I always have the best of intentions in joining in with Karen of Kaggsy’s Bookish Ramblings, and Simon at Stuck in a Book‘s yearly clubs, which encourage readers to choose a book or two from a particular year. However, in the past, I have only taken part in one or two of these, as something else inevitably gets in the way. I am determined to make more of an effort going forward, and was excited to learn about the year of choice for the current project – 1920. It felt rather special to select a book published exactly a century ago, and I was eager to join in.
I have read a lot of books published in 1920 which I have very much enjoyed – The Mysterious Affair at Styles by Agatha Christie, This Side of Paradise by F. Scott Fitzgerald, Chéri by Colette – but was keen to select something a little less popular. I considered a D.H. Lawrence novel, and also some F. Scott Fitzgerald short stories, but eventually plumped to read a new-to-me author in the form of American novelist, short story writer, and playwright, Zona Gale. In 1920, she published a novella entitled Miss Lulu Bett, which appealed to me. I downloaded it, copyright-free, on my Kindle, and settled down on a dreary afternoon to read it.
Upon its publication, Miss Lulu Bett was highly acclaimed. The Atlantic Monthly wrote ‘Miss Lulu Bett is without flaw’, and The New Republic deemed Gale’s novella ‘a signal accomplishment in American letters.’ It was later adapted into a play by Gale, and went on to win the Pulitzer Prize for Drama in 1921.
Lulu Bett lives with her sister, Ina, Ina’s dentist husband Dwight Deacon, their daughters Diana and Monona, and her mother, the bad-tempered Mrs Bett. They reside in a house in the small town of Warbleton, in an unnamed part of the midwest. Dwight ‘rules his house with self-righteous smugness’, and everyone around him is forced to conform. He constantly makes himself the centre of attention, and makes out that he knows best, to the detriment of everyone else. He sees himself, writes Gale, ‘as the light of his home, bringer of brightness, lightener of dull hours. It was a pretty rôle. He insisted upon it.’ Dwight is anything but a positive element in the family; indeed, he positively glories in the misfortune of others, whilst still trying to appear a selfless martyr.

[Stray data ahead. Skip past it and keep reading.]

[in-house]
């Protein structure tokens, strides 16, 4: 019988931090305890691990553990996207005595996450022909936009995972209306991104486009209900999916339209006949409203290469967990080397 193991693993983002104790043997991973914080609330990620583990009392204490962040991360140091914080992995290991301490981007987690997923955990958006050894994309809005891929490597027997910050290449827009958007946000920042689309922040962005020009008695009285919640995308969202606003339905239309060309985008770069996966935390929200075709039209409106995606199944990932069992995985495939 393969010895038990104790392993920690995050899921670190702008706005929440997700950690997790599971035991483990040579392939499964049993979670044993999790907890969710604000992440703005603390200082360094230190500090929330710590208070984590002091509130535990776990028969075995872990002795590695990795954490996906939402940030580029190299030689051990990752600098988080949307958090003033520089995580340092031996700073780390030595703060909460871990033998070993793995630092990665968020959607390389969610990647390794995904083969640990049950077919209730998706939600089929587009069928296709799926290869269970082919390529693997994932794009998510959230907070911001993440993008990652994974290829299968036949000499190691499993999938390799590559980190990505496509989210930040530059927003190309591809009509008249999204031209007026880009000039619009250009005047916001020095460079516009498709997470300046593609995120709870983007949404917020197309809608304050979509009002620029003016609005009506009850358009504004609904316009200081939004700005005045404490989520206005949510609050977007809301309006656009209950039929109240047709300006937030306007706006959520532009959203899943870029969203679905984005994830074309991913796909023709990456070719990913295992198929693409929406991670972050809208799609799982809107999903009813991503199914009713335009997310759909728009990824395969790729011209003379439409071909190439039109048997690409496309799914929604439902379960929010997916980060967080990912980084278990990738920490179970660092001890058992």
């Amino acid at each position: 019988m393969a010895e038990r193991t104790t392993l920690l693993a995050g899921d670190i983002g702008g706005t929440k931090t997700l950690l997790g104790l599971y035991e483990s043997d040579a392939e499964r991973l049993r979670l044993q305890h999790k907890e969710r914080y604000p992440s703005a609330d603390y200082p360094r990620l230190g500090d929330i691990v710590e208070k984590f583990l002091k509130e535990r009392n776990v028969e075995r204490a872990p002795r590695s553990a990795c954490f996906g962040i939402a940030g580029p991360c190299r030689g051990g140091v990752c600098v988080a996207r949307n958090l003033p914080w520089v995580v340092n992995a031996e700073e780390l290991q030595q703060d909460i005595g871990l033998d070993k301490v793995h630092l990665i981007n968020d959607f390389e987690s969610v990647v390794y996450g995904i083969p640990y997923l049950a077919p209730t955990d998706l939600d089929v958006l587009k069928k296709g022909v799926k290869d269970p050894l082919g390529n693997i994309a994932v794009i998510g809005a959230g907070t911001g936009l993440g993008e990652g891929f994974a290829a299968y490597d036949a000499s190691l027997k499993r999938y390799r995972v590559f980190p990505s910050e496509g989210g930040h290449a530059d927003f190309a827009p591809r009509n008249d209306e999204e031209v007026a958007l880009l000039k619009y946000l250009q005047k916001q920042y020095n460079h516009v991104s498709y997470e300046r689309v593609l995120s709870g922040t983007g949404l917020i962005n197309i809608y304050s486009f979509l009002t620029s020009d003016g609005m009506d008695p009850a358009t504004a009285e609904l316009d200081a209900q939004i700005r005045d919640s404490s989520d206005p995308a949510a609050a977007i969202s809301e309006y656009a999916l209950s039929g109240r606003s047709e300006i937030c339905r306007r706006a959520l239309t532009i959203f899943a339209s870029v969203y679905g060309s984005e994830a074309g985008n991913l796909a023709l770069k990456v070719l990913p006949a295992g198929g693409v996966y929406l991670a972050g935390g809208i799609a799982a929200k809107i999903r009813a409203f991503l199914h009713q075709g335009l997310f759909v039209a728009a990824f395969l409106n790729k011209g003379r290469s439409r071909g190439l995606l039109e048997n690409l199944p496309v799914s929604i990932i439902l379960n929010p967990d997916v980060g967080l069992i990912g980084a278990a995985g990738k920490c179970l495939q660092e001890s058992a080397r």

A way out for Lulu – ‘an olive woman, once handsome, now with flat, bluish shadows under her wistful eyes’ – appears when Dwight’s mysterious brother, Ninian, comes to visit, after two decades of living in South America. He proposes to her in something of an unusual manner, and the two embark on a journey out of Warbleton. This, in true dramatic style, does not quite go to plan.
The novella spans the period between April and September, in which rather a lot happens to Lulu. Regardless, there is not a great deal of plot written here; rather, the reactions and interactions between characters are given the most focus. Gale is concerned with familial relationships, and those continual, growing frictions which reside just beneath the surface. Sadly, because of this, Lulu is not given as much focus as I would have expected, given that she is a titular character. Whilst in the stifling crowd of her family, she is allowed barely any room to breathe; rather than shine through as the ‘headstrong’ protagonist which Gale was so keen to create here, Lulu pales somewhat in comparison. A lot of what she does and says is not overly memorable, until she gains a sense of what freedom could feel like for her. In this way, I suppose it could be said that Miss Lulu Bett is a coming-of-age story, although its protagonist is in her mid-thirties when the novella begins.
When we are first introduced to the heroine of the piece, Gale writes: ‘There emerged from the fringe of things, where she perpetually hovered, Mrs. Deacon’s older sister, Lulu Bett, who was “making her home with us”. And that was precisely the case. They were not making her a home, goodness knows. Lulu was the family beast of burden.’ She is seen as something to be disliked within the family, and as too dependent upon them. This notion is fostered by Dwight throughout, and remarked upon as often as he can manage it (which is certainly often…).
Gale sadly seems to be rather an overlooked author. Whilst I would be interested in watching this story in its play form – mainly to see how loathsome Dwight is made by the director – the writing displayed in Miss Lulu Bett has not made me overly keen to reach for any of her other work. This novella is structurally fine, but I do not feel as though it is really long enough for me to gauge whether I enjoy Gale as a writer. The prose style is quite ordinary for the mostpart, and not much stood out to me as a first-time reader of her work. Whilst I enjoyed the flashes of satire, there were not enough of them to make this story really stand out. I would have appreciated a longer character study of Lulu, and I feel as though her character may have unfolded rather more realistically had Gale devoted an entire novel to her.